SC : Can you give our readers some insight into the British Team for 2012? How are morale and expectations?
PW : I spend a lot of time with the team, morale is very high and everyone is very excited. London 2012 couldn’t have come at a better time for Great Britain, I can’t speak for the pistol and rifle guys, but for the Shotgun we have got some incredibly talented and dedicated people and I really have high hopes for London, across the board. Obviously for myself, but for everyone else in the team as well.
SC : A lot of ShootClay readers are interested in the kit you use – can you tell us about your set-up, and which sponsors look after you?
PW : My gun is a Perazzi MX2005 – high rib version with a customized Nill Griffe anatomical stock which is cut to my hand and grip in Germany. I just got that over the winter and it is phenomenal, I never realized how good it would be until I got one! I would love to say it’s a standard gun, but it’s not – I spend a lot of time, effort and money on my gun to make sure it is EXACTLY as I want it. I shoot RC Cartridges at the moment, and I have just changed vest to a customized GT International from Australia. For my eyes I use Pilla Hi-Def glasses.
The most important thing I am doing is looking at the process of developing my own Cartridge called EONN for London 2012 – in conjunction with Ahmed Al Maktoum and George Young from Proper Cartridges, we are working on something quite revolutionary. Currently they will not be for sale but I have been testing them for the last 4 months, and they are very exciting.
SC : Do you have a pre-shot routine? How do you stay focused for a full round of Double Trap?
PW : As with all the other disciplines, Double Trap is 90% mental. I’m a bit funny, in that I have gone the other way – I used to be incredibly into the sports psychology but I have completely come back from that and become completely focused on technique and my shooting. I tend to be fairly relaxed about it, I am a perfectionist so I sometimes tend to get a little TOO caught up in perfecting what I am doing, so I have only ever shot 150ex150 ONCE, in training. It is very difficult to do that again and again, so you have to accept sometimes that you will miss. I have tried to make my routine and mental preparation for a competition as fluid and relaxed as possible, so I don’t get too caught up in what I am doing – and I stay simple and easy.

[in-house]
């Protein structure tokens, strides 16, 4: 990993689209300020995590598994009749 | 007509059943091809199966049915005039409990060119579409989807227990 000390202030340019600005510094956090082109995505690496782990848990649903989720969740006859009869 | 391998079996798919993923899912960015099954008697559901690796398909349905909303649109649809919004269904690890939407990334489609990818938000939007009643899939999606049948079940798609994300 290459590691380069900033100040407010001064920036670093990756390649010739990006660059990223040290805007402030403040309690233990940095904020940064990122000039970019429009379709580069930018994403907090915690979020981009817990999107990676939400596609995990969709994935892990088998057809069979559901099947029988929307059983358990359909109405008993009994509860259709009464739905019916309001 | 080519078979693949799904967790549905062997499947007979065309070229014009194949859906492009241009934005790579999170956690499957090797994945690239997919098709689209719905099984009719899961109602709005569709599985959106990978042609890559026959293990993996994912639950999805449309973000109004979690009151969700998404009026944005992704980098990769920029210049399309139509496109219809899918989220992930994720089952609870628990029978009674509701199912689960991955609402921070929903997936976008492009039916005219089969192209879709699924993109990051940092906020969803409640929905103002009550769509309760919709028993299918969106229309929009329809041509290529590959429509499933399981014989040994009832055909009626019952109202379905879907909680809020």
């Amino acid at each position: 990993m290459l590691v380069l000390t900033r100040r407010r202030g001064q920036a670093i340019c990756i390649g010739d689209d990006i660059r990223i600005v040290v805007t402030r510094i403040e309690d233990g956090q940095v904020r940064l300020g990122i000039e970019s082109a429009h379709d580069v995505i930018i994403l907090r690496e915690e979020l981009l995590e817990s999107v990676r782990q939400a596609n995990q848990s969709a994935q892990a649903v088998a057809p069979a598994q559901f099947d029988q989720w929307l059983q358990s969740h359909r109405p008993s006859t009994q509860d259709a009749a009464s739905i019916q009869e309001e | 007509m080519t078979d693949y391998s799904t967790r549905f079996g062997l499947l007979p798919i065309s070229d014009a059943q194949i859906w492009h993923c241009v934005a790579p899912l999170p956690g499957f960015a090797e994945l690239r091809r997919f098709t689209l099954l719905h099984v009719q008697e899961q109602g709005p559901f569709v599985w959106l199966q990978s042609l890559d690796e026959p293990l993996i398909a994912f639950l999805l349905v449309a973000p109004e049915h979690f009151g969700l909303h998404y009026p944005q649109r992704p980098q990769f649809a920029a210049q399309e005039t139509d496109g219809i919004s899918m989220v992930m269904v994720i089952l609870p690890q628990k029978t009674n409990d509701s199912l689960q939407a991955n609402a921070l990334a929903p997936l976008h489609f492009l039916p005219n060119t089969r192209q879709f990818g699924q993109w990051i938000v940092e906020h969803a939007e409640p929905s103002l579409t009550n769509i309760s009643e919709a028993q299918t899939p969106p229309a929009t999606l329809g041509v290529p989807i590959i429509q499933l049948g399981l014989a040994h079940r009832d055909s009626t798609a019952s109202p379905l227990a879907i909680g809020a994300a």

Equally I have found, as you go abroad and compete internationally, LOADS of things can go wrong – your gun can be lost, your cartridges may not turn up, you can lose all your clothing or someone can forget to tell you something and you miss your first squad. There are so many things that can happen, and I think if you have too much of an emphasis on your mental routine then you end up getting worried by those things. I aim to keep it simple, keep it basic and try not to get too flustered.
SC : Do you have any superstitions?
PW : Not really, I’m pretty relaxed and I try not to get too fussed about things. I suppose I am a bit of a fidget, jumping from one side or the other on the peg – not sure if that keeps my mind active or not, maybe I’m just mad!
SC : Finally – one last question – if you could choose your ideal shooting squad (dead or alive), who would you choose to compete against and with?
PW: Difficult to pick a whole squad – but one person, I would pick my grandfather – on my Dads side – I never had the opportunity to meet him or shoot with him, but I heard he was a really keen shot. I’ve always thought it was possible that my shooting drive and ambition, and maybe my ability, came from him. I would have loved the opportunity to shoot with him. Although, he didn’t shoot any clays – so I’m not sure how that would have worked out!
Peter – thanks again for talking to ShootClay, we’ll be right behind you as you represent British Shooting at London 2012. We wish you good luck, and hope we’ll speak again during your journey!